You know mineral powder foundation, that stuff you gently swirl onto your face before tinting your lips with raspberries and listening to birdsong? Seems healthier than smearing liquidy goop into your pores, right? Well, not for the Indian kids skipping school to mine the glittery minerals, no.
That nice glimmer in nail polish, eyeshadow, lipstick, and a shit-ton of other makeup is made from mica. (Mica also gives car paints their nice shimmer.) Lots of mica comes from eastern India, and the vast majority of India’s mica production is illegal. (India exports eight times the amount of mica that it officially produces each year, curiously enough.) And did we mention the part about child labor? According to the Sydney Morning Herald:
The work is hard and dangerous. Children working risk snake and scorpion bites, and the hollowed-out caves they mine in collapse often. They also suffer cuts and skin infections, as well as respiratory illnesses, such as bronchitis, silicosis and asthma.
If you spot mica in your makeup ingredient list — it’s also labeled Glimmer, Kaliglimmer, Muskovit, or CI 77019 — you may be complicit in this mess, but it’ll be hard to get anyone to admit that. The supply chain for mica is often shrouded in secrecy. L’Oreal (which also owns Maybelline and Lancome) won’t say whether its mica comes from India. Revlon’s parent company couldn’t say for sure. Estee Lauder, at least, fessed up that up to 10 percent of its mica is from India. It’s hard to know whether the mineral was mined legally:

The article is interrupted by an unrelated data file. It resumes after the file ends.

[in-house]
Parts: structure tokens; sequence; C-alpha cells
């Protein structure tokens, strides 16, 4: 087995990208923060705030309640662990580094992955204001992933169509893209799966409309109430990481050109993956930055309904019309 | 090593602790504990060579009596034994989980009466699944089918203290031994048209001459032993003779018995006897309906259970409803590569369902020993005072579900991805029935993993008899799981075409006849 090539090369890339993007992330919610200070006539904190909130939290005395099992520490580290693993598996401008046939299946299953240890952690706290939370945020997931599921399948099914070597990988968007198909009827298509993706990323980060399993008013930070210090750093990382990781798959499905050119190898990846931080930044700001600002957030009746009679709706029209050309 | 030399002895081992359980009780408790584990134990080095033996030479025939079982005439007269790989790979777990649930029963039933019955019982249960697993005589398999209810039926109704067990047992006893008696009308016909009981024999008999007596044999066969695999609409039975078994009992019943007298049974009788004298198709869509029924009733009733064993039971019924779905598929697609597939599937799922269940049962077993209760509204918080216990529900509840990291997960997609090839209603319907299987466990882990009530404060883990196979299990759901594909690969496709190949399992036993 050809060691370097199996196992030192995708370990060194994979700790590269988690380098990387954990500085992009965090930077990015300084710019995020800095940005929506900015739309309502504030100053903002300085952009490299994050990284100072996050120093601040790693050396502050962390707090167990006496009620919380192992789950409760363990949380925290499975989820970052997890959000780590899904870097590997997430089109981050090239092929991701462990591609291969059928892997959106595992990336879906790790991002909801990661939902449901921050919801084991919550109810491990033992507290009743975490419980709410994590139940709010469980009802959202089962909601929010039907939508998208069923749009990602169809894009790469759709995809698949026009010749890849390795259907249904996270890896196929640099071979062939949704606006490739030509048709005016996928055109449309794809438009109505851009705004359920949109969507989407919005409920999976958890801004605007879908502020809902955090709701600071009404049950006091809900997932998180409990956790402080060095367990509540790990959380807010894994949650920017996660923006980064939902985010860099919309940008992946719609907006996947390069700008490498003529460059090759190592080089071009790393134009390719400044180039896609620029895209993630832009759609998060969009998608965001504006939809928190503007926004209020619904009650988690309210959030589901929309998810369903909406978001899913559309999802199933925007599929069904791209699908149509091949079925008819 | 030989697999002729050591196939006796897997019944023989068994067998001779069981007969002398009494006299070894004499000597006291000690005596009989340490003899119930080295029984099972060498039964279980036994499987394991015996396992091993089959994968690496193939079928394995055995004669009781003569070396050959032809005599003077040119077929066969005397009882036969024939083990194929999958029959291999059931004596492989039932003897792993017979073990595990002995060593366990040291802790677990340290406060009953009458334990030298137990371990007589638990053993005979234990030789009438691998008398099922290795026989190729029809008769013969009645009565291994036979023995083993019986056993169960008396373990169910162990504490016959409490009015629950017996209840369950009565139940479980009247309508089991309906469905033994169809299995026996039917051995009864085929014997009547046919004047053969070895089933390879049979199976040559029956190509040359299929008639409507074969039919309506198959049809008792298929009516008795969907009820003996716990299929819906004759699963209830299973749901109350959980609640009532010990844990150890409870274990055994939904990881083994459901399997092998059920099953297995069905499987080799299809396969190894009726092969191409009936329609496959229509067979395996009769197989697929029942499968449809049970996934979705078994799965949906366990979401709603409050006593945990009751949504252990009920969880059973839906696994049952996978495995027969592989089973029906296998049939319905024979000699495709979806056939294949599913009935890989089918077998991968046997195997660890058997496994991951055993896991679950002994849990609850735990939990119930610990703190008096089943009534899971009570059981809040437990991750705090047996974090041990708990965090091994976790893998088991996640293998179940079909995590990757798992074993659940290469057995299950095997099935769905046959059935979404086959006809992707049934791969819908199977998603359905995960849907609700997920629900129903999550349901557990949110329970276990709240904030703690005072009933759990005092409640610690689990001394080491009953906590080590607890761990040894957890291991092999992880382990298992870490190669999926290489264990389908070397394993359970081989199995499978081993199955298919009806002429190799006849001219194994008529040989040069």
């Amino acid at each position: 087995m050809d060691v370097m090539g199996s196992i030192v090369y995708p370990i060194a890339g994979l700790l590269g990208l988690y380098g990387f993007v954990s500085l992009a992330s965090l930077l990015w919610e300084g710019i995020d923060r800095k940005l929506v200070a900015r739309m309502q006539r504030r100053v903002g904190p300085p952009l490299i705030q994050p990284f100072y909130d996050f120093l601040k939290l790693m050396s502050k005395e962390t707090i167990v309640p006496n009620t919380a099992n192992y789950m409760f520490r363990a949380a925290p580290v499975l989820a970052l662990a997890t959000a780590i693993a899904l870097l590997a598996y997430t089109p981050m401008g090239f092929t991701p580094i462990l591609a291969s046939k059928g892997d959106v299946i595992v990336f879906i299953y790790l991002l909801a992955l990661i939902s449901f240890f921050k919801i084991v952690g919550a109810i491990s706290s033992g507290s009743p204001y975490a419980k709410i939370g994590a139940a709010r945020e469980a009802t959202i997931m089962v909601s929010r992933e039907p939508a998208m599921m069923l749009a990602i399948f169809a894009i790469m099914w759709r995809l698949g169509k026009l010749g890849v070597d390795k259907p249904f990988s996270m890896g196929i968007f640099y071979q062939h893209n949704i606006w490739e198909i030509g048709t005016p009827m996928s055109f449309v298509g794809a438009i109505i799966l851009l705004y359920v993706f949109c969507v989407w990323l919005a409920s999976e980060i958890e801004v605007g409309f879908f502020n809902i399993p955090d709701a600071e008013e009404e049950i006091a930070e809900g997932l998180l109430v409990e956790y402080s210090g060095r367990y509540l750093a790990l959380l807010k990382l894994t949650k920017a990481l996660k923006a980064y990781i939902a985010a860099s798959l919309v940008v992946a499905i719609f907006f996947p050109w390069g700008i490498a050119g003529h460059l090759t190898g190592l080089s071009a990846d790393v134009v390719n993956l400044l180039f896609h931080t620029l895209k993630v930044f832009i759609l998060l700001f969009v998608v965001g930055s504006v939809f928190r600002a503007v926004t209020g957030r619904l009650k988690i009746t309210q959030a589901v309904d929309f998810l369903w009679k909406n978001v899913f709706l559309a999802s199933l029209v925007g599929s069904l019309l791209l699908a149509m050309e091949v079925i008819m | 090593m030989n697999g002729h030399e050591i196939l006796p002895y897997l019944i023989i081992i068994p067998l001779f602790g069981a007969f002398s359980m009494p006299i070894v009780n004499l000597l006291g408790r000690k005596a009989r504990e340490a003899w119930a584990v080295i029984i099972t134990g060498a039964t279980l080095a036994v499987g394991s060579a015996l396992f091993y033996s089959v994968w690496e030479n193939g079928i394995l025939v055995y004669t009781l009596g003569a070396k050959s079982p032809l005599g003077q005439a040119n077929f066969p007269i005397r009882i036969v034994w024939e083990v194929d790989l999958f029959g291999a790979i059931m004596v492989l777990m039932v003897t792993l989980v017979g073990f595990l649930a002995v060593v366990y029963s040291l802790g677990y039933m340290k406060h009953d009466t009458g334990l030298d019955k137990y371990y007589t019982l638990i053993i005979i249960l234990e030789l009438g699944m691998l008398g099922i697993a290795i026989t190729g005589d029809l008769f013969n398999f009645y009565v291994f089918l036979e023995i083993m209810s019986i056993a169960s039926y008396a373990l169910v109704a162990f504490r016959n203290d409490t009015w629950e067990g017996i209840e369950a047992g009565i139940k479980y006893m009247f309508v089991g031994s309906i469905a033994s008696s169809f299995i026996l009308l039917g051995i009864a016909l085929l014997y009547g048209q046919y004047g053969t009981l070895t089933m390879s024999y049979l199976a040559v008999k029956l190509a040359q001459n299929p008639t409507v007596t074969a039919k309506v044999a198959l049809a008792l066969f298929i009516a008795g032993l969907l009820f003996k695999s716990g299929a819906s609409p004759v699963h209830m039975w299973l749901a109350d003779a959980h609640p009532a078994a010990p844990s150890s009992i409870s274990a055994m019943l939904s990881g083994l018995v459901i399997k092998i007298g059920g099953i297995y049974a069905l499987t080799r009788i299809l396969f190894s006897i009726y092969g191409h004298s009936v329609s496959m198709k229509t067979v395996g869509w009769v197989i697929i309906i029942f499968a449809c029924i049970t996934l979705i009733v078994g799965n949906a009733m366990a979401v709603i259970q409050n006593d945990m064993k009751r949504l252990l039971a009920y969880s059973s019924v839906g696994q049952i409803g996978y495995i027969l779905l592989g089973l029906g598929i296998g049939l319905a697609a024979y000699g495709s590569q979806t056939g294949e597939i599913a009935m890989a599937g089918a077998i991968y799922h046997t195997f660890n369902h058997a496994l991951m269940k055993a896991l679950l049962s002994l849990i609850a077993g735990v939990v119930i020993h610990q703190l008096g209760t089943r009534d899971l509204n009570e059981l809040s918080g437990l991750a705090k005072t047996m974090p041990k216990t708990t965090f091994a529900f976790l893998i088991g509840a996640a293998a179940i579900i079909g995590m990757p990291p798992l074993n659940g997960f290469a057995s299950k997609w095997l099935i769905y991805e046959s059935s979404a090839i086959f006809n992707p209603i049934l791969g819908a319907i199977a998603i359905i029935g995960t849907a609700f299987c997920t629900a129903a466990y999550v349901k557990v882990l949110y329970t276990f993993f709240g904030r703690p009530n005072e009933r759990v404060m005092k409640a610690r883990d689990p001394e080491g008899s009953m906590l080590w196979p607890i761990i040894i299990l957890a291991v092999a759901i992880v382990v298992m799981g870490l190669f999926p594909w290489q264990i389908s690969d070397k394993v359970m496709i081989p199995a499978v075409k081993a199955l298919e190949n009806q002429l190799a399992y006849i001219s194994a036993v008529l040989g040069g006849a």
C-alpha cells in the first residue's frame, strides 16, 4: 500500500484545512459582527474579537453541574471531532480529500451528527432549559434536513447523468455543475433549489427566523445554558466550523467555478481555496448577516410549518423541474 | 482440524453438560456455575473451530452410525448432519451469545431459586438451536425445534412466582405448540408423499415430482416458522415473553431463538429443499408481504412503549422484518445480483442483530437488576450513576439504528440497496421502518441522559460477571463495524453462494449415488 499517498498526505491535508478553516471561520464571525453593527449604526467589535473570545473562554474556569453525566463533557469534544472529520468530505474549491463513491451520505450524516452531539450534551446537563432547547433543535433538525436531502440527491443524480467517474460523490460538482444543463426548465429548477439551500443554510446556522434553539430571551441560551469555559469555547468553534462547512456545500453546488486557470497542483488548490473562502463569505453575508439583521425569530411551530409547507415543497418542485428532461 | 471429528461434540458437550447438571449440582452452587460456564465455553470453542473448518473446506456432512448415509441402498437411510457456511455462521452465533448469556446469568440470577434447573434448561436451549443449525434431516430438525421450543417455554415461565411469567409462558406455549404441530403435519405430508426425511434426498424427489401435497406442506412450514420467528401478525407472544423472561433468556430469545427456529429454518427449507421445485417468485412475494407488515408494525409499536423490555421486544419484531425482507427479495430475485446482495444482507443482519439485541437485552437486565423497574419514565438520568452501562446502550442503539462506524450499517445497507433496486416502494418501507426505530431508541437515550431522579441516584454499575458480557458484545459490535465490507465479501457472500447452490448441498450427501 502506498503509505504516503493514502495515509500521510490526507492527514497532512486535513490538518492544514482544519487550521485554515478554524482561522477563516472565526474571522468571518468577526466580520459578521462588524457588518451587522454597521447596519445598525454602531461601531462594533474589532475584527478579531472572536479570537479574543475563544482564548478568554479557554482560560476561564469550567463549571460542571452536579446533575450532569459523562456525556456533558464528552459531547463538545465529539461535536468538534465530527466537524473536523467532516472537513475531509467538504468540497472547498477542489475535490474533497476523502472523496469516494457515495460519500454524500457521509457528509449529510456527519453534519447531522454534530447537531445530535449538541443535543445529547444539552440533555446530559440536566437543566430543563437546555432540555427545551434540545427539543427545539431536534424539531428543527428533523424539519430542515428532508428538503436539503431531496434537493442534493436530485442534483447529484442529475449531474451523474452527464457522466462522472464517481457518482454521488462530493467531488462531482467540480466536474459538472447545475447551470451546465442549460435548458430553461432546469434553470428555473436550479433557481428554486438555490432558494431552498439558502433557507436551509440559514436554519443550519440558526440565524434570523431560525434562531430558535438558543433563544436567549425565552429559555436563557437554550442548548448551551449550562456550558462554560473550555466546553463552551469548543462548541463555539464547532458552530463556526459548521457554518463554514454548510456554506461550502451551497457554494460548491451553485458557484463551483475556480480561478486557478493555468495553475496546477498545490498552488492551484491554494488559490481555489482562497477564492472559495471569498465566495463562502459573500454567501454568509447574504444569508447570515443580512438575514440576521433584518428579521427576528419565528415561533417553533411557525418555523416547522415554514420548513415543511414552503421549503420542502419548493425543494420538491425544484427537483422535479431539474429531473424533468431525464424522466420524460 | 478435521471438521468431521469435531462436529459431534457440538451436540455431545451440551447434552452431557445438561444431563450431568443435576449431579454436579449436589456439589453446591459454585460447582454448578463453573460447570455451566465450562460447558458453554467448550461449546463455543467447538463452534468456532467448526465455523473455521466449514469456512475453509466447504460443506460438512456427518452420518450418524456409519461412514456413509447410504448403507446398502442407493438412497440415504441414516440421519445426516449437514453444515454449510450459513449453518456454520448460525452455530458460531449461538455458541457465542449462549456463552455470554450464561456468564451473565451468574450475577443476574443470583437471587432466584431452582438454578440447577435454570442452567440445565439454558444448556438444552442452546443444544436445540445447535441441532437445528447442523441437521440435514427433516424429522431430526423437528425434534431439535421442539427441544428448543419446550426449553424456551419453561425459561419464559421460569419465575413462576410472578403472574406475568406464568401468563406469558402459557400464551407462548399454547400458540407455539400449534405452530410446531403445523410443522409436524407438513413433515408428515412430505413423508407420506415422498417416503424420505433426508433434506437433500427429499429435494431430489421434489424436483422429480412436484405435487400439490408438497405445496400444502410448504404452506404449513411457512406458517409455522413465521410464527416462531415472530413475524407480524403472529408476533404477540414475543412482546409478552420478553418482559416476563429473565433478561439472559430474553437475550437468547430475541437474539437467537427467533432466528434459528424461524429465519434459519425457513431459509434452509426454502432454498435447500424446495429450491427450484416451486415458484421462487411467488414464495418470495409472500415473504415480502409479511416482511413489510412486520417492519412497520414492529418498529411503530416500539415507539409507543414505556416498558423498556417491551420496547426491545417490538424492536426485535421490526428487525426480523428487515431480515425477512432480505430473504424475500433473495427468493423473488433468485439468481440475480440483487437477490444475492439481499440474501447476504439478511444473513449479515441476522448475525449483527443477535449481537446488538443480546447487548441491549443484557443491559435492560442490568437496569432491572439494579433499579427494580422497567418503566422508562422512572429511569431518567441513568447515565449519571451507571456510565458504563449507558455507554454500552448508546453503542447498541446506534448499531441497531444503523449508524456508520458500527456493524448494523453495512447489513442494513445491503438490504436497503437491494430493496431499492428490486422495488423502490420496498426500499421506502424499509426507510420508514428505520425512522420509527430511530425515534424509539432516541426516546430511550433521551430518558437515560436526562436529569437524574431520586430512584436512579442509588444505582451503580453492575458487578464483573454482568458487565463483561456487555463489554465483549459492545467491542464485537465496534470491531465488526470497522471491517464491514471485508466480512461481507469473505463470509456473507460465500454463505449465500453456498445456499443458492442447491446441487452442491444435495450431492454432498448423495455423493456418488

The organization of the industry is intentionally opaque, said Kailash Satyarthi, founder of child rights organization BBA … [T]hose who buy the mica are willfully blind about where it comes from.
“It is like a mafia. There is a black market for this. There are subcontractors in each village who rely on the children’s labor, but the miners … are the third, fourth, fifth layer in the supply chain, and the subcontractors and the suppliers don’t tell them where it goes.”
Sounds like it’s time the makeup industry got a little more, well, transparent.
The grind and grief behind the glitter, The Sydney Morning Herald.
Get Grist in your inbox